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Leading Apple With Steve Jobs: Management Lessons From a Controversial Genius by Jay Elliot

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Recognizing the Need for a Values Statement

How did Apple, still a young company, come to recognize the need for a values statement? Most young companies don’t have a written set of corporate values that lay the groundwork for the culture of the company. There are so many key things that need to get done all at the same time, just for the company to survive, that writing down a set of values seems like a back-burner item.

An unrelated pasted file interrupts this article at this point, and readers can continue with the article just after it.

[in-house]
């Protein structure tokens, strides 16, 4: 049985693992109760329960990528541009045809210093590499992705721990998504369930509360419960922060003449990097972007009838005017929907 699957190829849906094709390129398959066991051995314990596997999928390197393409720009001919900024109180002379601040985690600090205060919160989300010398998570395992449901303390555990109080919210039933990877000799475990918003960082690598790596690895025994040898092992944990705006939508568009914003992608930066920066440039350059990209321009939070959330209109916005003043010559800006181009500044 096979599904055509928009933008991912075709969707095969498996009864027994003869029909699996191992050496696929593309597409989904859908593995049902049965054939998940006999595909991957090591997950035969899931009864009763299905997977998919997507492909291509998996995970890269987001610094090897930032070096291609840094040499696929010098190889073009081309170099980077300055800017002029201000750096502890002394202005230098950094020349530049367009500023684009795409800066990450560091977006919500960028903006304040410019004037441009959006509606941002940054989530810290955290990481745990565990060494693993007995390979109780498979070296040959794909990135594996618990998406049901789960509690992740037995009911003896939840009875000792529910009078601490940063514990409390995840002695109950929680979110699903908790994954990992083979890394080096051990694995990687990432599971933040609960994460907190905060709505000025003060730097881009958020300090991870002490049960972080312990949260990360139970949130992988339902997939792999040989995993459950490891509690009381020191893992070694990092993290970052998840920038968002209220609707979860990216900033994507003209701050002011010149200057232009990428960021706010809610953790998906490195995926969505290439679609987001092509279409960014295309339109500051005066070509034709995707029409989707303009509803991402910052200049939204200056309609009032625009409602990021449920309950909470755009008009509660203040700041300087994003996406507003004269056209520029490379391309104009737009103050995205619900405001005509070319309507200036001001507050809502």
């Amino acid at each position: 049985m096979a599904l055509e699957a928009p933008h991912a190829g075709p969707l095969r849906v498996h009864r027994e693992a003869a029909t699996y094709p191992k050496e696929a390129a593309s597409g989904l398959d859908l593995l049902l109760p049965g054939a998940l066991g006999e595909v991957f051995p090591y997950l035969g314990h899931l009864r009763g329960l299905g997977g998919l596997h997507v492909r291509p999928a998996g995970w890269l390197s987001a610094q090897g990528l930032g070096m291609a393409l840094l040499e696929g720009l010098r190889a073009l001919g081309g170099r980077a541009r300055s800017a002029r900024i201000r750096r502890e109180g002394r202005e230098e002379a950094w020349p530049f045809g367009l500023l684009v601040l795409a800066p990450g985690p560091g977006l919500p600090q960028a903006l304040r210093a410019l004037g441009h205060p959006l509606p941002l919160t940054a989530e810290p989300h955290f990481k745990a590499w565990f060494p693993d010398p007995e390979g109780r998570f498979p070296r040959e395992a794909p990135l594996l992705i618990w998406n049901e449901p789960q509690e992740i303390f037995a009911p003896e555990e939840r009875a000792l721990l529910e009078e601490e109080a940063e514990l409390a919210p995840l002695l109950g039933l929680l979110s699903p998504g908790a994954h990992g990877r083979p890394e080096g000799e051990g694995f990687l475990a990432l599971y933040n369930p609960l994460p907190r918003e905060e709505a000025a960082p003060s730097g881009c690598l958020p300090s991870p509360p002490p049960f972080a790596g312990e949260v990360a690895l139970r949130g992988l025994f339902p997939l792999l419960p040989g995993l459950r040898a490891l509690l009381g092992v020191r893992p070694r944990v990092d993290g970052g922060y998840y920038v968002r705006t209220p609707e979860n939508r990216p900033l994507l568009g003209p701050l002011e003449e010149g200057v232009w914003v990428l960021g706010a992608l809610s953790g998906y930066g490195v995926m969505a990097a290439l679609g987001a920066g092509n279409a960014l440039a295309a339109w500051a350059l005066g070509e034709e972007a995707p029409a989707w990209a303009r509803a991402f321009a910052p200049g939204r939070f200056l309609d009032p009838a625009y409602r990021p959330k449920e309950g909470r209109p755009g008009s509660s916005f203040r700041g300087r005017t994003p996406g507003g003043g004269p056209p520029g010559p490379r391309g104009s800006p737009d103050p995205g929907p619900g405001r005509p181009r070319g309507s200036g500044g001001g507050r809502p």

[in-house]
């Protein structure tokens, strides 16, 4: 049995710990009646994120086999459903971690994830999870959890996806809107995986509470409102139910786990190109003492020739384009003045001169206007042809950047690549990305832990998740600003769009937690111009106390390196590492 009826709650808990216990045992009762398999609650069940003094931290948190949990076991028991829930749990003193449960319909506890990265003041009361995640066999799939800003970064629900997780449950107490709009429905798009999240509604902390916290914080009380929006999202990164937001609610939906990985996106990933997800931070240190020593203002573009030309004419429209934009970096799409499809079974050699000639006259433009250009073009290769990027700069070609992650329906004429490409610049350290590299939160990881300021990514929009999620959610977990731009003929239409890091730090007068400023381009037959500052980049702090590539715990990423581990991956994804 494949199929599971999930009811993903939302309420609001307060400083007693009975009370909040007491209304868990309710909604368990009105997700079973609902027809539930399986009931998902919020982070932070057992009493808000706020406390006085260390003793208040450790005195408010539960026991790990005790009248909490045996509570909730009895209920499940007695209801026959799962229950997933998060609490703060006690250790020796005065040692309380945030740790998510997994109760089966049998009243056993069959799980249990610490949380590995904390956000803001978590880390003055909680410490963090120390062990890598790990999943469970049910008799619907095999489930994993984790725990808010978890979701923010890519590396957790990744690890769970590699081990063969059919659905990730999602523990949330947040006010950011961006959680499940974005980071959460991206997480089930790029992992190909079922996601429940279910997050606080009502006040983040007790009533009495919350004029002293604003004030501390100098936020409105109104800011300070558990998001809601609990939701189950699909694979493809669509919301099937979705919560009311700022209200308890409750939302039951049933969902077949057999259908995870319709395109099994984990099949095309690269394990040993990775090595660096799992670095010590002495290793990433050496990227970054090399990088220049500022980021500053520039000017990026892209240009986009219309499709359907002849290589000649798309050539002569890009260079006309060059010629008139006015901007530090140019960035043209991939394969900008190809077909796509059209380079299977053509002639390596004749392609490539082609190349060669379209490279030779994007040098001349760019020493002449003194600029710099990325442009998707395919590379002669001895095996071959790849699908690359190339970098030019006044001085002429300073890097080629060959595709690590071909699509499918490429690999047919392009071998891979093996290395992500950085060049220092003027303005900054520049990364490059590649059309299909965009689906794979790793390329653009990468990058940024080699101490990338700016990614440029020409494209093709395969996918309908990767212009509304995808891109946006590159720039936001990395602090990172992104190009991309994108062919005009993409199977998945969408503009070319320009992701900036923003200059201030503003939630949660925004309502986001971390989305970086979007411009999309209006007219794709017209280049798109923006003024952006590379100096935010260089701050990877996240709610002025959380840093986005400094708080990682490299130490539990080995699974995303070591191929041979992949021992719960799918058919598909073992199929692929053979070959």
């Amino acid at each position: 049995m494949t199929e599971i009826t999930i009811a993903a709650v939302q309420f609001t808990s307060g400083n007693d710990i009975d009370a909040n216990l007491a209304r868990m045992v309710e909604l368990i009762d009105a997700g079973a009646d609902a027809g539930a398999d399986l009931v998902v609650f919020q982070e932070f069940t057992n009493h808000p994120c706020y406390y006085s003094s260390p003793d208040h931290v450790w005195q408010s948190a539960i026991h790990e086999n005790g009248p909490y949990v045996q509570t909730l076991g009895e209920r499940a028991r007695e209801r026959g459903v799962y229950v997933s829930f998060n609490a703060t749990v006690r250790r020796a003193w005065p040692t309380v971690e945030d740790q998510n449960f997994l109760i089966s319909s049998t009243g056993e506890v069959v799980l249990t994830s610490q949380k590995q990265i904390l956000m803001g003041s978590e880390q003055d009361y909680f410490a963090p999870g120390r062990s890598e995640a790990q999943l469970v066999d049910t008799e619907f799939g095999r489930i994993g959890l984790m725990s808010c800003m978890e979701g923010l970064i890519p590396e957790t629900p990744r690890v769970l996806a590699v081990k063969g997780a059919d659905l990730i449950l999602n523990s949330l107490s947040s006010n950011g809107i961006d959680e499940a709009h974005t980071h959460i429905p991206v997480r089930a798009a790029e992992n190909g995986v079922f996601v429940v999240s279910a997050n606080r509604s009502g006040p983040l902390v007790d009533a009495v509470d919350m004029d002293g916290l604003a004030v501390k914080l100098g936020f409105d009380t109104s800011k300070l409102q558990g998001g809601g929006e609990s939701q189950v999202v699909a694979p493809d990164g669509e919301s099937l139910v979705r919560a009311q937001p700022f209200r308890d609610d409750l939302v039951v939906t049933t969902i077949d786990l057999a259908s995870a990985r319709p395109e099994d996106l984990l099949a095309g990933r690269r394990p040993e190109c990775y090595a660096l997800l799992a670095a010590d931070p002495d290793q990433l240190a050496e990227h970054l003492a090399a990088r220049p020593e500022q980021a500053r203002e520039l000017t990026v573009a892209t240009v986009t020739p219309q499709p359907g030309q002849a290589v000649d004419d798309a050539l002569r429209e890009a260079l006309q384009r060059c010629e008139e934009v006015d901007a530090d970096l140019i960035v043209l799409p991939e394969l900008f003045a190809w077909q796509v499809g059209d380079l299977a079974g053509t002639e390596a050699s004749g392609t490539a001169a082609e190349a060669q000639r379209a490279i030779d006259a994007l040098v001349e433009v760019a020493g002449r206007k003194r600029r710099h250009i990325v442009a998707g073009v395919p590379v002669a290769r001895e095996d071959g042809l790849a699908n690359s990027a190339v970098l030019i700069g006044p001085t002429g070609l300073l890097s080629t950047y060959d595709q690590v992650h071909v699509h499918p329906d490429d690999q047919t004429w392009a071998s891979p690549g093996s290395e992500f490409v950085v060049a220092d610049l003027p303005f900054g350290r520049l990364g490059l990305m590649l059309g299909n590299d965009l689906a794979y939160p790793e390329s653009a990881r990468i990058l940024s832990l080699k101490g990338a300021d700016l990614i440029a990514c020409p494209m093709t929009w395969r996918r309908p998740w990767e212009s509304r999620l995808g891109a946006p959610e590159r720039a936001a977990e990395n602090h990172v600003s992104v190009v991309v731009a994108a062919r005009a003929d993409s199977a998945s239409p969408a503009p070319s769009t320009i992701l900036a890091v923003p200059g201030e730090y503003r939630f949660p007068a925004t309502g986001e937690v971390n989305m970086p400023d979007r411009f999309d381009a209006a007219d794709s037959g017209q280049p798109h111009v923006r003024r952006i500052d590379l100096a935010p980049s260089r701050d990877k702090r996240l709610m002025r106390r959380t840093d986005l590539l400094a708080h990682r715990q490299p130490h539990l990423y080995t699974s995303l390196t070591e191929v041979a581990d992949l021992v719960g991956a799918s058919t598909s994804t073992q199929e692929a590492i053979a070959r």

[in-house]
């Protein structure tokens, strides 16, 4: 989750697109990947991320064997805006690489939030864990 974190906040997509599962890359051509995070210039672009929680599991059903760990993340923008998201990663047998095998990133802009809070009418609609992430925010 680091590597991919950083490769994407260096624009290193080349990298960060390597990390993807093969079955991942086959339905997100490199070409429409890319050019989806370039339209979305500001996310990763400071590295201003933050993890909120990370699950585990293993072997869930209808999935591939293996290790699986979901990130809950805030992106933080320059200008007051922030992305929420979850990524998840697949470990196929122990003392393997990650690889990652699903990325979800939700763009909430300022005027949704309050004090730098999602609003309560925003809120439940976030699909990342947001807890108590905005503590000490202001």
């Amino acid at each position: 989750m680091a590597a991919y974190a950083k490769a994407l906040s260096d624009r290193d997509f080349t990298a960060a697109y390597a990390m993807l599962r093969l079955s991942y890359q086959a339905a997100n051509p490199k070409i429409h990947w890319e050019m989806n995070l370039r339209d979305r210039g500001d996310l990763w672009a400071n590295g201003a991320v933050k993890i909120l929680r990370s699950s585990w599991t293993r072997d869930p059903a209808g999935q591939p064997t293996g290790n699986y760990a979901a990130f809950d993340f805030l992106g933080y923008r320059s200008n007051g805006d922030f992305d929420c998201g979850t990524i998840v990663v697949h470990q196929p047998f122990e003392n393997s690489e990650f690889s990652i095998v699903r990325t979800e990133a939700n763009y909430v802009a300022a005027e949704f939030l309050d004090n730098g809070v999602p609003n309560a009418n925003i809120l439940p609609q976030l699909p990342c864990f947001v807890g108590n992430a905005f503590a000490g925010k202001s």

At Apple, the motivation for creating values guidelines arose out of a negative incident. On February 25, 1981, when the company had been in business for only five years, then-CEO Mike “Scotty” Scott looked out the window of his office early one afternoon and saw about 30 Apple people outside, hanging around, chatting. Nothing unusual about that—when they were struggling over some thorny problem, pairs or whole teams of engineers, in particular, often hung around in the fresh air while they batted ideas back and forth. I have no doubts that many technical problems were probably solved in just that way. On that particular day, Scotty for some reason didn’t read that scene as Engineers at work but, I guess, as something like People standing around wasting the company’s money. He had been frustrated with the failure of the Apple III, blamed mismanagement for this failure, and wanted to make a point. He decided to do that by firing some people.

There was no economic reason for this. Apple was growing at a frenzied pace, with sales booming and plenty of cash in the ...

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